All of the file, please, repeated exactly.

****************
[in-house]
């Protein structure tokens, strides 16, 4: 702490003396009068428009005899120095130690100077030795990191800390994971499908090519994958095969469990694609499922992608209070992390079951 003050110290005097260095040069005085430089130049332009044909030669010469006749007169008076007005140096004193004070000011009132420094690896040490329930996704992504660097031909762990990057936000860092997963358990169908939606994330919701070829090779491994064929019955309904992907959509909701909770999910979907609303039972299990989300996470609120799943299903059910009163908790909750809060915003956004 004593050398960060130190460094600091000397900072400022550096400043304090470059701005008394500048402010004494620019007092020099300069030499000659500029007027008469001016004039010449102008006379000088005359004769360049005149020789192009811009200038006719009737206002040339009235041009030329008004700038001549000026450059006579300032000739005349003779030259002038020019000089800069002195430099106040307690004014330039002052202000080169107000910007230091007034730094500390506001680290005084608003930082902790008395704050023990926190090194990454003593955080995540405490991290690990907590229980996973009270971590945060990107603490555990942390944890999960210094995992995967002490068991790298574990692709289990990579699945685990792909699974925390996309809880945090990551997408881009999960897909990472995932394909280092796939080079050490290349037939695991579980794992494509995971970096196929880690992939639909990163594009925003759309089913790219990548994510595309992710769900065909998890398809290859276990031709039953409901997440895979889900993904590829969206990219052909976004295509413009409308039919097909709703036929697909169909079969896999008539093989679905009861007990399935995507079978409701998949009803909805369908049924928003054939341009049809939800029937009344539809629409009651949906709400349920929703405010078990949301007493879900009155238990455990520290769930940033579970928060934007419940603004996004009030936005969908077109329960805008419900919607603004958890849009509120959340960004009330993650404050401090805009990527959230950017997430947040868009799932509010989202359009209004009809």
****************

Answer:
[in-house]
């Protein structure tokens, strides 16, 4: 702490003396009068428009005899120095130690100077030795990191800390994971499908090519994958095969469990694609499922992608209070992390079951 003050110290005097260095040069005085430089130049332009044909030669010469006749007169008076007005140096004193004070000011009132420094690896040490329930996704992504660097031909762990990057936000860092997963358990169908939606994330919701070829090779491994064929019955309904992907959509909701909770999910979907609303039972299990989300996470609120799943299903059910009163908790909750809060915003956004 004593050398960060130190460094600091000397900072400022550096400043304090470059701005008394500048402010004494620019007092020099300069030499000659500029007027008469001016004039010449102008006379000088005359004769360049005149020789192009811009200038006719009737206002040339009235041009030329008004700038001549000026450059006579300032000739005349003779030259002038020019000089800069002195430099106040307690004014330039002052202000080169107000910007230091007034730094500390506001680290005084608003930082902790008395704050023990926190090194990454003593955080995540405490991290690990907590229980996973009270971590945060990107603490555990942390944890999960210094995992995967002490068991790298574990692709289990990579699945685990792909699974925390996309809880945090990551997408881009999960897909990472995932394909280092796939080079050490290349037939695991579980794992494509995971970096196929880690992939639909990163594009925003759309089913790219990548994510595309992710769900065909998890398809290859276990031709039953409901997440895979889900993904590829969206990219052909976004295509413009409308039919097909709703036929697909169909079969896999008539093989679905009861007990399935995507079978409701998949009803909805369908049924928003054939341009049809939800029937009344539809629409009651949906709400349920929703405010078990949301007493879900009155238990455990520290769930940033579970928060934007419940603004996004009030936005969908077109329960805008419900919607603004958890849009509120959340960004009330993650404050401090805009990527959230950017997430947040868009799932509010989202359009209004009809």